As someone who has chosen to live in Guyana again, I have speculated in this space about the various magnets operating on Guyanese who could live elsewhere but choose Guyana.  Just this week it came as a shock to me to realize that right under my nose, so to speak, a collection of photographs, sitting on my desk, represents one of those “what’s the pull” factors operating in my case.  I have been a camera bug starting from when I moved to Canada and purchased my first Zeiss-Ikon camera, the old-time model with the miniature folding bellows, and later moving to a 35mm Nikon. Over the years, on my trips to Guyana with Tradewinds or on holiday, bunking with the Abdools in New Haven and then Courida Park, I have been taking a series of photographs, all over Guyana, partly from the photography interest and partly from reacting to images that came to me.  While I cannot recall what originally propelled this, the next step was that somewhere around 15 years ago I began working with a photography outlet in Grand Cayman to make 14 x 20-inch enlargements of the pictures (probably to frame some of them?) and the point of all this is to say that I found myself looking at the colour prints this week – something I hadn’t done in a while – and realizing that the images spoke to the “why we stay” debate for me.

I took these pictures, over of a period of some 30 years, with no conscious mission, and they range widely.  Interestingly, no photos of iconic Georgetown buildings are there – no Law Courts, no City Hall, no Kingston three-storey home – neither is the inevitable donkey-cart, or fruit vendor, not even a reminder of Garamai, the legendary potato-ball vendor on a Raleigh bicycle. (Remember, I was a West Dem country boy.)  Also, the usual Botanic Gardens foliage or the blooming water lilies are missing; they may be there in the original rolls of 35mm film (I kept all of those) but clearly I had chosen not to enlarge them.  Many of these photographs go back decades, and it’s understandable that I have almost zero recall as to why I took them in the first place.  The subjects and the style cover a span.  One of them is a noontime shot of a small, curving beach on the Essequibo River, at a place called Ampa, where my wife and I were guests of the aviation Correia family shortly after I returned here to live.  For some reason, I waited until the beach was completely deserted before I took the photo and, as a result, there is a kind of sadness in the photograph which is something I cannot recall at that time, but I see it in the picture now.  Eerie.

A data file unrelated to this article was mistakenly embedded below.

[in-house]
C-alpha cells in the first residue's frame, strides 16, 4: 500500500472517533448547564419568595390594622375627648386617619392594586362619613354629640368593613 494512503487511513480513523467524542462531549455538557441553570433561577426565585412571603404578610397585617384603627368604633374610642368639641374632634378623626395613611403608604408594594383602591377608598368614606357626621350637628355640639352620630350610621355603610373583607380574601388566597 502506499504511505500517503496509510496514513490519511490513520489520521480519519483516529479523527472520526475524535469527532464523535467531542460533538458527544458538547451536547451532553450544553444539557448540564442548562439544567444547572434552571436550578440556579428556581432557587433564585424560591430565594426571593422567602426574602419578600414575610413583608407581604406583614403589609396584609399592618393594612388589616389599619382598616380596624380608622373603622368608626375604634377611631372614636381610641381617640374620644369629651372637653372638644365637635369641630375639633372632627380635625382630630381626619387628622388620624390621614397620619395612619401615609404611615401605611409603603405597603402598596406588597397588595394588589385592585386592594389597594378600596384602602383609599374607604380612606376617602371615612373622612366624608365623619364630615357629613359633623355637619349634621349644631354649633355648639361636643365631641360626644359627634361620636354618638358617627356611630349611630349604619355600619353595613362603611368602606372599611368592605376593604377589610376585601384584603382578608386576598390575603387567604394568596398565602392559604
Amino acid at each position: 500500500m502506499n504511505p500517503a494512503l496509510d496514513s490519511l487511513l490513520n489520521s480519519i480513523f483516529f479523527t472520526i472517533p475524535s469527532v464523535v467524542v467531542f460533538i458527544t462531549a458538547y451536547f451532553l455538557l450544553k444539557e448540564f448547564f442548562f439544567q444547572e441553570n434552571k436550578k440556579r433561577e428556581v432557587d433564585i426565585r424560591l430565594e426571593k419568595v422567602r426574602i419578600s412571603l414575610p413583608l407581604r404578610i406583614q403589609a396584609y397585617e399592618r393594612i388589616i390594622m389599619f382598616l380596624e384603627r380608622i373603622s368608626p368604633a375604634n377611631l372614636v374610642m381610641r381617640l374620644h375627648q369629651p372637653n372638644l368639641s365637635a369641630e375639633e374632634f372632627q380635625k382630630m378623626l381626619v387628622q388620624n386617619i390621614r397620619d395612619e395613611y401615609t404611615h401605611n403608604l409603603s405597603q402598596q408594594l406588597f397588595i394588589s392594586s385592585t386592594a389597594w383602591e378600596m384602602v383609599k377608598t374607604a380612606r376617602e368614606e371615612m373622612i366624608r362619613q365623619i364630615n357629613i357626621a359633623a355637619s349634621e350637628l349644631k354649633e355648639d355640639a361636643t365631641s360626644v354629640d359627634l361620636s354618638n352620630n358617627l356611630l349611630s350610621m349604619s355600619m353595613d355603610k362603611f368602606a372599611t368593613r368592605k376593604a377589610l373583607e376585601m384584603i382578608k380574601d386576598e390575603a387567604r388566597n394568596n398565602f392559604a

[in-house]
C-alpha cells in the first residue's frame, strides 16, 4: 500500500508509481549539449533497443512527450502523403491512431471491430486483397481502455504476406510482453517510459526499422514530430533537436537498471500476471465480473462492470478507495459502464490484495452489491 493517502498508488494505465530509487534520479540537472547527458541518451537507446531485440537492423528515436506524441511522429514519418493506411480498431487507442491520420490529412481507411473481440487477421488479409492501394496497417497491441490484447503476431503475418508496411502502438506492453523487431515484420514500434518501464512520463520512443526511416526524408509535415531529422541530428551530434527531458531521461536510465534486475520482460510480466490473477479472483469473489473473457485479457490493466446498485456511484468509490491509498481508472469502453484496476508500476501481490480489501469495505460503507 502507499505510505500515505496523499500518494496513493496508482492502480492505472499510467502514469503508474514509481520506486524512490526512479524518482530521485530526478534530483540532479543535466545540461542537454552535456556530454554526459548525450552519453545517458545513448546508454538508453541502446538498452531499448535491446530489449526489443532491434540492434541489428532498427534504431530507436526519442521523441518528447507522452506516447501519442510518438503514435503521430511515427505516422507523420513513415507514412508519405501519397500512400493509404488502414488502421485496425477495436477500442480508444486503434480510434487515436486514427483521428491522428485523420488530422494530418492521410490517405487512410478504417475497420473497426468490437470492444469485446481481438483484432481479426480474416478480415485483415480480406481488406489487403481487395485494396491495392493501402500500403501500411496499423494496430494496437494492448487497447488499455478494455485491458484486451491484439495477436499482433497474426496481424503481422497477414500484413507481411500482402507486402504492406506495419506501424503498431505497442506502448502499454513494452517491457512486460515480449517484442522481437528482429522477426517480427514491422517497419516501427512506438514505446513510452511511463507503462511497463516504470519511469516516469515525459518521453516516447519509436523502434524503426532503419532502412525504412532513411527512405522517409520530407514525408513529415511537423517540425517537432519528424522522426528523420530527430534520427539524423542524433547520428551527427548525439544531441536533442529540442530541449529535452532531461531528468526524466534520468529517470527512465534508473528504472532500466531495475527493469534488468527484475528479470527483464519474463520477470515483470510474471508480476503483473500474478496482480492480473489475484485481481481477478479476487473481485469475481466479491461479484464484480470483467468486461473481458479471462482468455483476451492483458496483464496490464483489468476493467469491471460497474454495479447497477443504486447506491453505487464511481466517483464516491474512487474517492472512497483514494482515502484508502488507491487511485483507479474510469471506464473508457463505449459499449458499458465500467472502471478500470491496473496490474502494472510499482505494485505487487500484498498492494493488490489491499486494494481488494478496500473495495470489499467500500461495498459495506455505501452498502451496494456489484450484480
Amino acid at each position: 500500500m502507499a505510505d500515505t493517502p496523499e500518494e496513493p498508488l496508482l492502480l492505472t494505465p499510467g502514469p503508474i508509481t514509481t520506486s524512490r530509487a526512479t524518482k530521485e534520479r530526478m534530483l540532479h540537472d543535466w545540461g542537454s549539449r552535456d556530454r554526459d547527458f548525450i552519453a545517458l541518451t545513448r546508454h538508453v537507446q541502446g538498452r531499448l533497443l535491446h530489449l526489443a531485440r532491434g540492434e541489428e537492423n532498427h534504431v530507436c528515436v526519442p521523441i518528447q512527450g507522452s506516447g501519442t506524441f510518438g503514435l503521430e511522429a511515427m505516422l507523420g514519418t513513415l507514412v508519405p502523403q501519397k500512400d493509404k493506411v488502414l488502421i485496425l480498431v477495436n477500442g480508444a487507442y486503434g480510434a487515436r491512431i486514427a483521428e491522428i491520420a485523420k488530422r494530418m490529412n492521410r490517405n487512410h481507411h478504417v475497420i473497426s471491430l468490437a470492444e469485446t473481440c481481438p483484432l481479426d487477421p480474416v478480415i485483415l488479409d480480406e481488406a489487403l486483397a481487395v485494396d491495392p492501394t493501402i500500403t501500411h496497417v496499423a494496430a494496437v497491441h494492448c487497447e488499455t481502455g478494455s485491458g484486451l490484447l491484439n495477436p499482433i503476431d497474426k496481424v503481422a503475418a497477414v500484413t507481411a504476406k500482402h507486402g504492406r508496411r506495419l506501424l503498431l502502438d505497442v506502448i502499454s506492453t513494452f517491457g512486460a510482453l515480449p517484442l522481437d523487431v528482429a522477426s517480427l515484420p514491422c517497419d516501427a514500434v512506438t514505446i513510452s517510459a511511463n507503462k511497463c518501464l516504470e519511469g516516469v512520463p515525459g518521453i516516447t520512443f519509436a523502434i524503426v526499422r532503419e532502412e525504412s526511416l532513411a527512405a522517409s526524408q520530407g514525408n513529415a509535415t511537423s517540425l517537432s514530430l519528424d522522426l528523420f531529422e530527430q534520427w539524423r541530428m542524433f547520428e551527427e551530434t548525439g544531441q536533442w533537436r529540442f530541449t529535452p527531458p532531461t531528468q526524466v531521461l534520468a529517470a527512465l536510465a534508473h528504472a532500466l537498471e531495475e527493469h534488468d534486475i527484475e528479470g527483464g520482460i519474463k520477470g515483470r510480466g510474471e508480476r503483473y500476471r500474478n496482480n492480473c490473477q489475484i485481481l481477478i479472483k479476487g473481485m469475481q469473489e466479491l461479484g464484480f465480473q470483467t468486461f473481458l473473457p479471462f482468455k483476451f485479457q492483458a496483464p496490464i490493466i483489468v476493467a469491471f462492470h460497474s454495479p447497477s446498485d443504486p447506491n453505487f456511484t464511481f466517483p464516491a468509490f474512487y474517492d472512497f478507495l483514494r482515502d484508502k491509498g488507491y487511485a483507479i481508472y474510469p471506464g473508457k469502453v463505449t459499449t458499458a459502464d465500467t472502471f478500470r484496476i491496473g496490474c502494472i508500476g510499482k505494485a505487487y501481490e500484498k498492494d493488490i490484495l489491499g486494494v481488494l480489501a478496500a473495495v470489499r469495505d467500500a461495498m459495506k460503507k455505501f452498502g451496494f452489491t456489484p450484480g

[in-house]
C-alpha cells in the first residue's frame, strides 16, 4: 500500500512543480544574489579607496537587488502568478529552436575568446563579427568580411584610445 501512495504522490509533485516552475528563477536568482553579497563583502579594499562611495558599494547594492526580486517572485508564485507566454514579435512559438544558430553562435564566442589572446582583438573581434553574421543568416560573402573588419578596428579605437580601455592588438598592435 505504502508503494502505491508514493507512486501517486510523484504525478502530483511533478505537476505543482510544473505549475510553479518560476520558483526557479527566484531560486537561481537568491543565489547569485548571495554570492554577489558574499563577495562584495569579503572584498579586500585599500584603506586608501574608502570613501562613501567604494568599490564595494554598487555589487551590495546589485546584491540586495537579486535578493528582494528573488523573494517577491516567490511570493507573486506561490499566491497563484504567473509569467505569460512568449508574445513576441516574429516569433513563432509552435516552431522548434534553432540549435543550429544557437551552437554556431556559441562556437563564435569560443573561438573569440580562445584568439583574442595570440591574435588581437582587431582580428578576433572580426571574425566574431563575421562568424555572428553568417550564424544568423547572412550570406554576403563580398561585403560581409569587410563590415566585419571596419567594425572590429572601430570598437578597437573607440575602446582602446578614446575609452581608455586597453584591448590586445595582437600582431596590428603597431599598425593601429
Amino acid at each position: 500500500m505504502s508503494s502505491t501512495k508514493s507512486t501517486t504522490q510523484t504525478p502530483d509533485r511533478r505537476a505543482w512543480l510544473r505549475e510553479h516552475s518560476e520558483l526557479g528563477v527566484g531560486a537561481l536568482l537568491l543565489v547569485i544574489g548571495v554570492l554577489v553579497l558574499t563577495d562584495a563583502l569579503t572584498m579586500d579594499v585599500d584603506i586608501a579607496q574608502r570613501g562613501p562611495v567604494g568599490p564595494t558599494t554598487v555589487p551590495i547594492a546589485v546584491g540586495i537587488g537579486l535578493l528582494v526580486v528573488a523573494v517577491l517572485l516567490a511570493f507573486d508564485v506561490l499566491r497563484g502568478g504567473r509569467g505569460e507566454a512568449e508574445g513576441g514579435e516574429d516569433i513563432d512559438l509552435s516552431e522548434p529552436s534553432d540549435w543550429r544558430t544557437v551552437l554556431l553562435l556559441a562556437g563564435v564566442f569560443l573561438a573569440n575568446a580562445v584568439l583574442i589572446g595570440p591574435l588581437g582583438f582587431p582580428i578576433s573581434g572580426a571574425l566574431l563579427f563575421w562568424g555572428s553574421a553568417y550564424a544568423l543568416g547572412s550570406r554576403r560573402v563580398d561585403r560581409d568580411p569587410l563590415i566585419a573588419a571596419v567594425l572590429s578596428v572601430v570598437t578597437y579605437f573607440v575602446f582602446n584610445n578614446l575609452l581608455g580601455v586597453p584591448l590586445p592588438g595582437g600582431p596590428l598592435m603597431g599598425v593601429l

By contrast, during one of my Guyana visits when I lived in Cayman, Tony Vieira, he of the radio station and that striking former sugar-estate house in Versailles, took me in his boat to visit Kyk-over-al. On the brief walk to the ruins, it was dense green everywhere except for a solitary multi-coloured line of clothes hanging between two coconut trees like some exultant shout. It is a still photograph, no people mind you, but teeming with life.